Is there a one time password generation algorithm (based on predefined secret and a changing value/time/counter/etc) that is simple enough that it can be processed by an average human but safe enough that the secret cannot be found with just a few passwords (say 5-10)?
I have seen questions on various specific password schemes and how secure they are. But I'd like to know more generally whether some well-know algorithms exist.
Intuition tells me, that if something is easy enough to be processed by a human, then its also easy to break. But then again I was very surprised that asymmetric encryption is possible, or secure key exchange (DH). So, surprise me!
Edit: Some clarification.
The question came up when I was pondering about two-factor authentication for outdoor use. A typical two-factor authentication for safe environments (home, office, ...) uses a password and an OTP generator in a device or on your phone. You loose the device/phone, there's still the password. A keylogger steals your password, there's still the device/phone.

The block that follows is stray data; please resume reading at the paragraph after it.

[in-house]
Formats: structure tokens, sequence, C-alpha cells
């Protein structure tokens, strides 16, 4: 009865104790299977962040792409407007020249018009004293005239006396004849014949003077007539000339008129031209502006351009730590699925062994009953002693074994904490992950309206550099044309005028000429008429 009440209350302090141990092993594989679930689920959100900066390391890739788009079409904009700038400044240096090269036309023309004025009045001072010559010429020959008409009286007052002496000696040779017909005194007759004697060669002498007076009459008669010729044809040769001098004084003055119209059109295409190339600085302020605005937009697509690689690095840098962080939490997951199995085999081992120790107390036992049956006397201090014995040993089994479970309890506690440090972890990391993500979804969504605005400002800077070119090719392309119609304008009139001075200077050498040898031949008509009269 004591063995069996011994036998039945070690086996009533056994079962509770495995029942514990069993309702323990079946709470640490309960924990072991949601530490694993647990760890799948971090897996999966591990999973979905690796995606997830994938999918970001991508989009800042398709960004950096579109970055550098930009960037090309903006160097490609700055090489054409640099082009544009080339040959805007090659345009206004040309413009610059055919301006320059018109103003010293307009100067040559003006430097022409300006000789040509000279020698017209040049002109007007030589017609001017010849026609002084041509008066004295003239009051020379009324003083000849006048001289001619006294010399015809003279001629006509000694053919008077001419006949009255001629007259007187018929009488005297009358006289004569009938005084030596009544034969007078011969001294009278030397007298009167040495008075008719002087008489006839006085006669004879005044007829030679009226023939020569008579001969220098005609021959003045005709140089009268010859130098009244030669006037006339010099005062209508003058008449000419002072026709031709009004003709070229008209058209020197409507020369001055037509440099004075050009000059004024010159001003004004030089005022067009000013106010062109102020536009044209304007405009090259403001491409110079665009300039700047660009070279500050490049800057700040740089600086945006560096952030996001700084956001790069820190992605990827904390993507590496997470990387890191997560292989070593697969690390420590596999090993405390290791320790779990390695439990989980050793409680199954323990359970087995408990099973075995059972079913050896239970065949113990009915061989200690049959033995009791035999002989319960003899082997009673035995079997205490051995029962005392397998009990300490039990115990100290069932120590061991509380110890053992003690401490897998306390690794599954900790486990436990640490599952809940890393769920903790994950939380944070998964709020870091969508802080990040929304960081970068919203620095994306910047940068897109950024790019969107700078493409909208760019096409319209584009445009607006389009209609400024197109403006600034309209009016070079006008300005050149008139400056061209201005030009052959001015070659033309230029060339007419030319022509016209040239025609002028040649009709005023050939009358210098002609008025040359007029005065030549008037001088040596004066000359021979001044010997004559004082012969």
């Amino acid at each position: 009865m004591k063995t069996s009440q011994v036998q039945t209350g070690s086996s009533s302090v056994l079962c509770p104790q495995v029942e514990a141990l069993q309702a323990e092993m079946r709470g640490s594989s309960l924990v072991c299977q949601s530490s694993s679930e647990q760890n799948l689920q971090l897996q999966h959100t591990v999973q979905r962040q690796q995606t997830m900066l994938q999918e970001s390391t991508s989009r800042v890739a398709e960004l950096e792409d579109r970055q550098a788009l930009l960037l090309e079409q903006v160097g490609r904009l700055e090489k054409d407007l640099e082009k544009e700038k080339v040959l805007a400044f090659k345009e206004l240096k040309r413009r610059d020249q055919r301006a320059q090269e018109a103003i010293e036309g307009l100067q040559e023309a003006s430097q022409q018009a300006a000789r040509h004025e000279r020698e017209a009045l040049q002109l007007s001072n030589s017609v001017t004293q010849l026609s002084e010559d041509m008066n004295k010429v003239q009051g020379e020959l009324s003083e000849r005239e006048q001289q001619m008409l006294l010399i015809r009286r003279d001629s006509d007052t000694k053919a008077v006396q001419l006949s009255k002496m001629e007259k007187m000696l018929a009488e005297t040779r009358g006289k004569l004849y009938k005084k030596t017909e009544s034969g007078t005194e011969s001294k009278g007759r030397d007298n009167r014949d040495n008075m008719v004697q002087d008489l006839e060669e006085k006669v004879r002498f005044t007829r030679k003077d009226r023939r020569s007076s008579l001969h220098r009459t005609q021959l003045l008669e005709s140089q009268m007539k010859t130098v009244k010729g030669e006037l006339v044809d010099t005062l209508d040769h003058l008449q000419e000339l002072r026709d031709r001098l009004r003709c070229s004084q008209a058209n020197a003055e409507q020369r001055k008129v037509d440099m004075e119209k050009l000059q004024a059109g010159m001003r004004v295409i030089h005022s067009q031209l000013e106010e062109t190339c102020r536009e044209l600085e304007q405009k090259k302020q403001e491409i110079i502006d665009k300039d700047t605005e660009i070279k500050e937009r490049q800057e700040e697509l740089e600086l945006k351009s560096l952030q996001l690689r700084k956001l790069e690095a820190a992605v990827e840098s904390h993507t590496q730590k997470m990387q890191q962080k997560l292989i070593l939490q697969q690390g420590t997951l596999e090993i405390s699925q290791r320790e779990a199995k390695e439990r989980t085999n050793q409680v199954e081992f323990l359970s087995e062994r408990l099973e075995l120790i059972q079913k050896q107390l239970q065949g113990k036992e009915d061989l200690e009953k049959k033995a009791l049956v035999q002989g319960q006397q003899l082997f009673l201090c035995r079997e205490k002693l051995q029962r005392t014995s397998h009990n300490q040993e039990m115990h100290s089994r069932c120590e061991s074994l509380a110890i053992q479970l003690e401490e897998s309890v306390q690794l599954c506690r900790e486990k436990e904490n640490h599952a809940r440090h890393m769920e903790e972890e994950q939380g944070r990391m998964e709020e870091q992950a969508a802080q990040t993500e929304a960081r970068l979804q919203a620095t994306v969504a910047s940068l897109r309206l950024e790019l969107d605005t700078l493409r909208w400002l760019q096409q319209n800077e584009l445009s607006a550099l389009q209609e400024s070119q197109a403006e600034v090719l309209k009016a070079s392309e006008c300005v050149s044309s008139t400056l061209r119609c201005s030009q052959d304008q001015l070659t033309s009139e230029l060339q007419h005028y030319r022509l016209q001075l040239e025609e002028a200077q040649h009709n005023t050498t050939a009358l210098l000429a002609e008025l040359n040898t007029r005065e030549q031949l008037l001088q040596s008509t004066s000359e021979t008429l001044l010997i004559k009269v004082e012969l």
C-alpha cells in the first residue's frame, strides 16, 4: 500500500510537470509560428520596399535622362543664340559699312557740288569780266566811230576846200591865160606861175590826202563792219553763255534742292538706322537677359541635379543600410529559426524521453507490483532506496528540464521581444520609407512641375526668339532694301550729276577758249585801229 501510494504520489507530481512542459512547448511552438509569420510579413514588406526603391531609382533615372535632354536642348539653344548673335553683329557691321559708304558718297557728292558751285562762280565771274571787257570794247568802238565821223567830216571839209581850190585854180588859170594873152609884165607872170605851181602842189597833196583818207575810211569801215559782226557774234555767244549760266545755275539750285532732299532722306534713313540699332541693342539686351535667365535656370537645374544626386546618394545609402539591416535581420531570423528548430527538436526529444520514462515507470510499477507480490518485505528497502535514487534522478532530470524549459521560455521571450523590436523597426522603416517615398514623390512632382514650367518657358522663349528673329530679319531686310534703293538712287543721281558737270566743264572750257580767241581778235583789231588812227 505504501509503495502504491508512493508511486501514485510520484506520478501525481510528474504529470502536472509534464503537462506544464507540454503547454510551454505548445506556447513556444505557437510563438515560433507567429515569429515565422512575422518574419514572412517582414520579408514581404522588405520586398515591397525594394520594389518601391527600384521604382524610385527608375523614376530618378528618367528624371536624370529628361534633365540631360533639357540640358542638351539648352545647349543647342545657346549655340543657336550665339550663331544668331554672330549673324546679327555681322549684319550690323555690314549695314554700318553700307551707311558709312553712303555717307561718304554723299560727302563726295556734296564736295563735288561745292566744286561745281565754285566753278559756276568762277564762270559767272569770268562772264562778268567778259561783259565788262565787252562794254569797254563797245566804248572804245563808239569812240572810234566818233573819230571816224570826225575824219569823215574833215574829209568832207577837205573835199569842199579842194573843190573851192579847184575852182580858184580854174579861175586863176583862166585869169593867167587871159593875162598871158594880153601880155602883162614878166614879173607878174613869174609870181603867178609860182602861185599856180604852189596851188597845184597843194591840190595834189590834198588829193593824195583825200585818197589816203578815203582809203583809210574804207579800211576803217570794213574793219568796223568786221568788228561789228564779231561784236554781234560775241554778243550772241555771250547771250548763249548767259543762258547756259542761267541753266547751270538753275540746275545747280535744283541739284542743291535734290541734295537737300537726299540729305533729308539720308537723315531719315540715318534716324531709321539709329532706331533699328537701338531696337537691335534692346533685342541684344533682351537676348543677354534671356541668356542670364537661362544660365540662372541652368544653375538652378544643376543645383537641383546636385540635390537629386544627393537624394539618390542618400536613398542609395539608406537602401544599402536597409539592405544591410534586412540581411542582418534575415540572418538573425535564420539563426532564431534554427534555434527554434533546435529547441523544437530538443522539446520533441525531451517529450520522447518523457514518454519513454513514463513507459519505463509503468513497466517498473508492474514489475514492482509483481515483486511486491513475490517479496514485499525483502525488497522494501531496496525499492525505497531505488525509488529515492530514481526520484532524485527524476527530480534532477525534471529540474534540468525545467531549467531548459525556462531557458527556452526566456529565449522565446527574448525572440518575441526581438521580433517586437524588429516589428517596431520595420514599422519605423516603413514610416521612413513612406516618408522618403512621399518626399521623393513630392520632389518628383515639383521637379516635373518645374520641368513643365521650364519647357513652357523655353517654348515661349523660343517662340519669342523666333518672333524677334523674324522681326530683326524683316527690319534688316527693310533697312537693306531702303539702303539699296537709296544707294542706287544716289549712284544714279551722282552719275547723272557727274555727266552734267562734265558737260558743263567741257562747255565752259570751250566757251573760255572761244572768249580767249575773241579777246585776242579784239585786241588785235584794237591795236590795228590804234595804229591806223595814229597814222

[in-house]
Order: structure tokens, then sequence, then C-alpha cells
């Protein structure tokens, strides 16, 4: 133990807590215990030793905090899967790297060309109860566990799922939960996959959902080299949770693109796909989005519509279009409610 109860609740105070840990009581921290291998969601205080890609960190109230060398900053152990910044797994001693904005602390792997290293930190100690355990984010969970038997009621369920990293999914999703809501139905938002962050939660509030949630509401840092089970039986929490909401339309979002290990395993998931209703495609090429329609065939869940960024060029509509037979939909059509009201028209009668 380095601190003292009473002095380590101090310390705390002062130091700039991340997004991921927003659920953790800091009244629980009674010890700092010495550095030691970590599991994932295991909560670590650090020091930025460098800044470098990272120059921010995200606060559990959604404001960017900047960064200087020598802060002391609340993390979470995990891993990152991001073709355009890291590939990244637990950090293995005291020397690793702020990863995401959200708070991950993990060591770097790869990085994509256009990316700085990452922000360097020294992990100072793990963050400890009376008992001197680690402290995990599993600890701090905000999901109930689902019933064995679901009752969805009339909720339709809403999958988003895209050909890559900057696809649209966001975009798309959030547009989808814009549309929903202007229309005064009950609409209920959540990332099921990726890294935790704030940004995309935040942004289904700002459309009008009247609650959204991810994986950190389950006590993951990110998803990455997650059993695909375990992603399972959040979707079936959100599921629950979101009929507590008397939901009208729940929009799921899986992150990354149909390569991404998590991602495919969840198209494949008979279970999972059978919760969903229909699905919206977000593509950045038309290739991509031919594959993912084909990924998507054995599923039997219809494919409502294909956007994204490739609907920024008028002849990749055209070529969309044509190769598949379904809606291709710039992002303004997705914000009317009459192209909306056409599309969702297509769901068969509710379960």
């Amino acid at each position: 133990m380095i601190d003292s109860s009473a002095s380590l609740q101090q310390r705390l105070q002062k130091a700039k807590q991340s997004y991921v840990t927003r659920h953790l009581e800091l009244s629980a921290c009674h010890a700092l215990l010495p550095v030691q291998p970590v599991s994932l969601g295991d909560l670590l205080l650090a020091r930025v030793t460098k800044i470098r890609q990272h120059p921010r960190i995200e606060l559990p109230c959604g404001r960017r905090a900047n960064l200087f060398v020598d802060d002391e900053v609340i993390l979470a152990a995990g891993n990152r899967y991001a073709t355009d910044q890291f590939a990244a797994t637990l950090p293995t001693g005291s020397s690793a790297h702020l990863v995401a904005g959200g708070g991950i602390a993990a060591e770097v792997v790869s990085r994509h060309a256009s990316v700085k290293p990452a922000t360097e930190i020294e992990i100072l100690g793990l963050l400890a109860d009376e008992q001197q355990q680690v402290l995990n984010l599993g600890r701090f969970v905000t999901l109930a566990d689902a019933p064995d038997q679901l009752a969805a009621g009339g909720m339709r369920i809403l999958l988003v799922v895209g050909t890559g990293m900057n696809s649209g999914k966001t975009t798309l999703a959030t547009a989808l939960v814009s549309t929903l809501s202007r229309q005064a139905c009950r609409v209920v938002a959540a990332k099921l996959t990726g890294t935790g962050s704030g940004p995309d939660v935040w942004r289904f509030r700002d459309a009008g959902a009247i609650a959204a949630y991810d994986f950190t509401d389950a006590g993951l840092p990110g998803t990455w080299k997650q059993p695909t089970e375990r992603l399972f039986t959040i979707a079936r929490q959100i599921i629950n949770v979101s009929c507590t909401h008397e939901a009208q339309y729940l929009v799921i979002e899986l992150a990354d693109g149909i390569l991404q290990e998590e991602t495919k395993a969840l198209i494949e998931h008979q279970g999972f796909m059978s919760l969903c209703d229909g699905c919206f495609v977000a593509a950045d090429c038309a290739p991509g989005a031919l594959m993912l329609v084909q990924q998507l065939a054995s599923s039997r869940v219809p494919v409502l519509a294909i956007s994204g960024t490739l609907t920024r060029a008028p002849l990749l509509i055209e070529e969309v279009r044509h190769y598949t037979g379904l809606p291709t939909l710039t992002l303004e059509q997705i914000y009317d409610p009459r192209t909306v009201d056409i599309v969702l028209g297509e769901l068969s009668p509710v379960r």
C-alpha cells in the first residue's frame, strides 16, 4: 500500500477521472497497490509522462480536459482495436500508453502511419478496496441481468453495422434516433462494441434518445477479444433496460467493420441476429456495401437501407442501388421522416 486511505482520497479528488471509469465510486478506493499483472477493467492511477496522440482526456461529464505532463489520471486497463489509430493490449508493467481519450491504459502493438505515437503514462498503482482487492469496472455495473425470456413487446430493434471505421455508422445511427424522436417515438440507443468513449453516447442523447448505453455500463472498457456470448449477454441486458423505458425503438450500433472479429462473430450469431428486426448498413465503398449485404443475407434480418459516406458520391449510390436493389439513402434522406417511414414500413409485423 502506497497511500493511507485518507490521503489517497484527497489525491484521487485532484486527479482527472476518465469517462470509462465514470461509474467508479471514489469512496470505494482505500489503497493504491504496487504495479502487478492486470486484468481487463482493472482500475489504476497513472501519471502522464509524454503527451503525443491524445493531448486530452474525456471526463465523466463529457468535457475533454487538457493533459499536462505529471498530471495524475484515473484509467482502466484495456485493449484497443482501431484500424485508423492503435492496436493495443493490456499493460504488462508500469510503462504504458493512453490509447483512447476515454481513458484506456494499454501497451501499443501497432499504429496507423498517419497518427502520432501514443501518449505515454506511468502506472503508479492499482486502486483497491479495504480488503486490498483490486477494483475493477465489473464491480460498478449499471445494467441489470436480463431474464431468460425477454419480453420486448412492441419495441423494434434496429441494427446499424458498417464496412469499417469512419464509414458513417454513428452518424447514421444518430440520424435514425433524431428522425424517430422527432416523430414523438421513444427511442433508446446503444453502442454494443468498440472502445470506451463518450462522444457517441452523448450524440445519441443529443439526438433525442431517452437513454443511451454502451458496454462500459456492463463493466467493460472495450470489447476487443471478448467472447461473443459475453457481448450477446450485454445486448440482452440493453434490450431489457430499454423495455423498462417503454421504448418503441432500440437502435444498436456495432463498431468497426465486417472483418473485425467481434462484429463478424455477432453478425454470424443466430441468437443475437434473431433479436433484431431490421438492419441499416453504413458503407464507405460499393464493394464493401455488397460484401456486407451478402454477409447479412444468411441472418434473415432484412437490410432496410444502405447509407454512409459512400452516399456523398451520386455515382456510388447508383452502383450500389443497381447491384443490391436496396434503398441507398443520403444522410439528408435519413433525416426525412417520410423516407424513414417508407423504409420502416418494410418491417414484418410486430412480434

But what about situations where both could be stolen? For example, you use an app to pick up an e-bike on the street or to open a locker in a train station. Someone might watch while you enter the password on your phone and later also steal the phone itself.
The problem could be solved by using passwords that become useless within a short time frame (eg. 10min). In addition the phone would have an individual secret (e.g. SSL client certificate) to make brute-force attacks against the password authentication harder.
mr.spuratic's suggestion around Blum's HCMU algorithm is pretty close to what I was looking for. It still looks a little too heavy weight for the average human, but with some practicing it would be feasible.